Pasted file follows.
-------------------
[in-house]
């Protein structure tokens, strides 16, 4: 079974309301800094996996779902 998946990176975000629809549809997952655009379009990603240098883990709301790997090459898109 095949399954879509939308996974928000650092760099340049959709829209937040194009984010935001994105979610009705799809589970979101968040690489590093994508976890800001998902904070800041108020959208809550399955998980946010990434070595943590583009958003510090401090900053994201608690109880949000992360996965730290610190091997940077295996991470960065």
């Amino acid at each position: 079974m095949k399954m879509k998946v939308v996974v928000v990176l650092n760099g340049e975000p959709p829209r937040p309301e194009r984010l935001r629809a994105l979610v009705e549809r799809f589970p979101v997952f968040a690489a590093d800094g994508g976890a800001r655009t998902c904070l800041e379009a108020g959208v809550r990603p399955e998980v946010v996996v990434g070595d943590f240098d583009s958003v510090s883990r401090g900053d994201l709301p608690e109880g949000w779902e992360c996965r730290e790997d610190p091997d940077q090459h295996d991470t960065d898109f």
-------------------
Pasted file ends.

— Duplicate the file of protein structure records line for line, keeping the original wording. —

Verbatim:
[in-house]
């Protein structure tokens, strides 16, 4: 079974309301800094996996779902 998946990176975000629809549809997952655009379009990603240098883990709301790997090459898109 095949399954879509939308996974928000650092760099340049959709829209937040194009984010935001994105979610009705799809589970979101968040690489590093994508976890800001998902904070800041108020959208809550399955998980946010990434070595943590583009958003510090401090900053994201608690109880949000992360996965730290610190091997940077295996991470960065």
């Amino acid at each position: 079974m095949k399954m879509k998946v939308v996974v928000v990176l650092n760099g340049e975000p959709p829209r937040p309301e194009r984010l935001r629809a994105l979610v009705e549809r799809f589970p979101v997952f968040a690489a590093d800094g994508g976890a800001r655009t998902c904070l800041e379009a108020g959208v809550r990603p399955e998980v946010v996996v990434g070595d943590f240098d583009s958003v510090s883990r401090g900053d994201l709301p608690e109880g949000w779902e992360c996965r730290e790997d610190p091997d940077q090459h295996d991470t960065d898109f």